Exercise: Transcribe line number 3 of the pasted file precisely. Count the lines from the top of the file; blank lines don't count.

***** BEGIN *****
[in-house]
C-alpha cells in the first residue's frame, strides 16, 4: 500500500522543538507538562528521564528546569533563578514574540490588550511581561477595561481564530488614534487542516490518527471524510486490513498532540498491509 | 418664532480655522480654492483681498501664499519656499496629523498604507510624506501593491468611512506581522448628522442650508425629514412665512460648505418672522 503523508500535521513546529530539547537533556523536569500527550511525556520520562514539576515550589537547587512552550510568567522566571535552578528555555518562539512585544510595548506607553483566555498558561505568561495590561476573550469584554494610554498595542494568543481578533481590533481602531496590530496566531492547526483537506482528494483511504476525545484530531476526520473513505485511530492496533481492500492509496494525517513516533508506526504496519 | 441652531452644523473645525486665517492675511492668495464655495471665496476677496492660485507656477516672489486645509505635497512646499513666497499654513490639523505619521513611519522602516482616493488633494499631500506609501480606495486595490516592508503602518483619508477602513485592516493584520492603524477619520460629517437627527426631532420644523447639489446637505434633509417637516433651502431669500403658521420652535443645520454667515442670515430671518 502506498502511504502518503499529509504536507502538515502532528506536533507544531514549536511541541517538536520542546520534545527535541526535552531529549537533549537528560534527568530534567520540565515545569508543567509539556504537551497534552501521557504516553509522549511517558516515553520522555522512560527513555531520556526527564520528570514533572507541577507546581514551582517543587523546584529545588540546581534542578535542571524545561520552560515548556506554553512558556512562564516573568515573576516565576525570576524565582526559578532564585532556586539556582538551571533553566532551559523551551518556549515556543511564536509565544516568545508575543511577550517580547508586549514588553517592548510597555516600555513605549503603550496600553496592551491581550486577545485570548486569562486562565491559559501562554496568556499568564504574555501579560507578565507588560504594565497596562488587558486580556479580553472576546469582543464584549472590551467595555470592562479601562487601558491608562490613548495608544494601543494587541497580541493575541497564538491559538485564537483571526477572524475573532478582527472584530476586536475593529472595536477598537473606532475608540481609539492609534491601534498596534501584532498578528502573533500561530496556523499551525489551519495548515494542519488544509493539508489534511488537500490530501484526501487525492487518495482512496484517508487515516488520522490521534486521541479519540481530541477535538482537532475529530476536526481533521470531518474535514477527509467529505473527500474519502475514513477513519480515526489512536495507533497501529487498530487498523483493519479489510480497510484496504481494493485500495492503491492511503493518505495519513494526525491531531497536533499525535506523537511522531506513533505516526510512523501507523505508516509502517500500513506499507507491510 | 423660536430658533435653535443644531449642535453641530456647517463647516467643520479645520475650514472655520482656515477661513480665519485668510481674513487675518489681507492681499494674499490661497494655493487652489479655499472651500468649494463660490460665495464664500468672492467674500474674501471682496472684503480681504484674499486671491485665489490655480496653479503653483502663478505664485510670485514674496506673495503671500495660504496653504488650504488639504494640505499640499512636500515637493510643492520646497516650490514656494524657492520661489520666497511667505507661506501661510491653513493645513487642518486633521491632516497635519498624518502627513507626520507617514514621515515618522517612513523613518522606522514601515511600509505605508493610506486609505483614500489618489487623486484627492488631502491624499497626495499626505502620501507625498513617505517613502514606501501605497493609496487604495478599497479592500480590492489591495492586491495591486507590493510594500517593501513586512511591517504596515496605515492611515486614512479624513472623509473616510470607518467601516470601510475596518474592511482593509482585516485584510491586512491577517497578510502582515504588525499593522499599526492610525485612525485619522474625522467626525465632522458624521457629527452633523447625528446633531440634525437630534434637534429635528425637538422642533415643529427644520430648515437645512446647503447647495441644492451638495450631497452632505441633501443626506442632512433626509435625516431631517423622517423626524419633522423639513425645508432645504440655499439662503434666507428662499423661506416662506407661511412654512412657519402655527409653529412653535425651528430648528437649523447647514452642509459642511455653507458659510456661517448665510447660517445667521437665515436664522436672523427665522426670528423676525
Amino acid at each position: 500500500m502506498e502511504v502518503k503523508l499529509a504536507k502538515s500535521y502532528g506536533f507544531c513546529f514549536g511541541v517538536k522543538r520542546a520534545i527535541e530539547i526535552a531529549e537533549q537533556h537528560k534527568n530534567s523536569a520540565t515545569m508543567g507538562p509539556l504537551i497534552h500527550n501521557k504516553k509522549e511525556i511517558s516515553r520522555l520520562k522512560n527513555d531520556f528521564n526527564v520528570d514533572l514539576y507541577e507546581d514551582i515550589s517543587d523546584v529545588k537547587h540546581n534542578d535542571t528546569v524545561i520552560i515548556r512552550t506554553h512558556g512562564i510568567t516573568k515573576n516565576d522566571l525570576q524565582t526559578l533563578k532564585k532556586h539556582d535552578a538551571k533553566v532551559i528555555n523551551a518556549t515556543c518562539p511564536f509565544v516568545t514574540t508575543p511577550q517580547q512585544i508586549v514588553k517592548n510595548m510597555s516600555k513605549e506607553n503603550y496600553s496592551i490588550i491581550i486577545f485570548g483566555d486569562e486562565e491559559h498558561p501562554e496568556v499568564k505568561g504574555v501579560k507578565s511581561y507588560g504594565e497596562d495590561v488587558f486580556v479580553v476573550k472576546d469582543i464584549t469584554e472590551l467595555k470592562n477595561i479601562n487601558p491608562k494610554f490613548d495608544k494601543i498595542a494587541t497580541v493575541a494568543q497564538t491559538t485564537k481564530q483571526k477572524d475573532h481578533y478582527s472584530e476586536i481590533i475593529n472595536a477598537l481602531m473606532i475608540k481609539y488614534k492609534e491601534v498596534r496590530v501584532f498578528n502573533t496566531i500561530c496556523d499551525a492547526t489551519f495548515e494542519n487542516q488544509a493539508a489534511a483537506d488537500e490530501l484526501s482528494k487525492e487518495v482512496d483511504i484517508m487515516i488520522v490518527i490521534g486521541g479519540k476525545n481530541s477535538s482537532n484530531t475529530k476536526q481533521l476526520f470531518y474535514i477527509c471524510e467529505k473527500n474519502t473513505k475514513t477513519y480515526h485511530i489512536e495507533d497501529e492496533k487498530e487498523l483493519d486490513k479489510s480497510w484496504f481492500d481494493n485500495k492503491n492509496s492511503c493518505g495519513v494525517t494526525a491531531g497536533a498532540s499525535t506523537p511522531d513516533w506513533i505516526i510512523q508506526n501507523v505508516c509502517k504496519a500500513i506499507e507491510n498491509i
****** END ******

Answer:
Amino acid at each position: 500500500m502506498e502511504v502518503k503523508l499529509a504536507k502538515s500535521y502532528g506536533f507544531c513546529f514549536g511541541v517538536k522543538r520542546a520534545i527535541e530539547i526535552a531529549e537533549q537533556h537528560k534527568n530534567s523536569a520540565t515545569m508543567g507538562p509539556l504537551i497534552h500527550n501521557k504516553k509522549e511525556i511517558s516515553r520522555l520520562k522512560n527513555d531520556f528521564n526527564v520528570d514533572l514539576y507541577e507546581d514551582i515550589s517543587d523546584v529545588k537547587h540546581n534542578d535542571t528546569v524545561i520552560i515548556r512552550t506554553h512558556g512562564i510568567t516573568k515573576n516565576d522566571l525570576q524565582t526559578l533563578k532564585k532556586h539556582d535552578a538551571k533553566v532551559i528555555n523551551a518556549t515556543c518562539p511564536f509565544v516568545t514574540t508575543p511577550q517580547q512585544i508586549v514588553k517592548n510595548m510597555s516600555k513605549e506607553n503603550y496600553s496592551i490588550i491581550i486577545f485570548g483566555d486569562e486562565e491559559h498558561p501562554e496568556v499568564k505568561g504574555v501579560k507578565s511581561y507588560g504594565e497596562d495590561v488587558f486580556v479580553v476573550k472576546d469582543i464584549t469584554e472590551l467595555k470592562n477595561i479601562n487601558p491608562k494610554f490613548d495608544k494601543i498595542a494587541t497580541v493575541a494568543q497564538t491559538t485564537k481564530q483571526k477572524d475573532h481578533y478582527s472584530e476586536i481590533i475593529n472595536a477598537l481602531m473606532i475608540k481609539y488614534k492609534e491601534v498596534r496590530v501584532f498578528n502573533t496566531i500561530c496556523d499551525a492547526t489551519f495548515e494542519n487542516q488544509a493539508a489534511a483537506d488537500e490530501l484526501s482528494k487525492e487518495v482512496d483511504i484517508m487515516i488520522v490518527i490521534g486521541g479519540k476525545n481530541s477535538s482537532n484530531t475529530k476536526q481533521l476526520f470531518y474535514i477527509c471524510e467529505k473527500n474519502t473513505k475514513t477513519y480515526h485511530i489512536e495507533d497501529e492496533k487498530e487498523l483493519d486490513k479489510s480497510w484496504f481492500d481494493n485500495k492503491n492509496s492511503c493518505g495519513v494525517t494526525a491531531g497536533a498532540s499525535t506523537p511522531d513516533w506513533i505516526i510512523q508506526n501507523v505508516c509502517k504496519a500500513i506499507e507491510n498491509i